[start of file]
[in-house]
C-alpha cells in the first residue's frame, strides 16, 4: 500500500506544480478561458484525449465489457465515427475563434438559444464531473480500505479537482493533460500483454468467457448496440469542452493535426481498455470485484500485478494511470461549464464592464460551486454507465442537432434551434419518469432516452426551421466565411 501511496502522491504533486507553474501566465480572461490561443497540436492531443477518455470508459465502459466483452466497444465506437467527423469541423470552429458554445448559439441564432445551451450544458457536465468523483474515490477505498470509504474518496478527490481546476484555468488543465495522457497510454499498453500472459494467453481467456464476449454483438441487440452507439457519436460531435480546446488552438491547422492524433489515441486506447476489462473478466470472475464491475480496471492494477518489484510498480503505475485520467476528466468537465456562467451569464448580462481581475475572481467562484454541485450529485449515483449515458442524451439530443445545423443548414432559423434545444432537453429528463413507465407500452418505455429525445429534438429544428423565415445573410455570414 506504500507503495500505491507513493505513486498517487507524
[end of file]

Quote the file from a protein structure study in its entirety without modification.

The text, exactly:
[in-house]
C-alpha cells in the first residue's frame, strides 16, 4: 500500500506544480478561458484525449465489457465515427475563434438559444464531473480500505479537482493533460500483454468467457448496440469542452493535426481498455470485484500485478494511470461549464464592464460551486454507465442537432434551434419518469432516452426551421466565411 501511496502522491504533486507553474501566465480572461490561443497540436492531443477518455470508459465502459466483452466497444465506437467527423469541423470552429458554445448559439441564432445551451450544458457536465468523483474515490477505498470509504474518496478527490481546476484555468488543465495522457497510454499498453500472459494467453481467456464476449454483438441487440452507439457519436460531435480546446488552438491547422492524433489515441486506447476489462473478466470472475464491475480496471492494477518489484510498480503505475485520467476528466468537465456562467451569464448580462481581475475572481467562484454541485450529485449515483449515458442524451439530443445545423443548414432559423434545444432537453429528463413507465407500452418505455429525445429534438429544428423565415445573410455570414 506504500507503495500505491507513493505513486498517487507524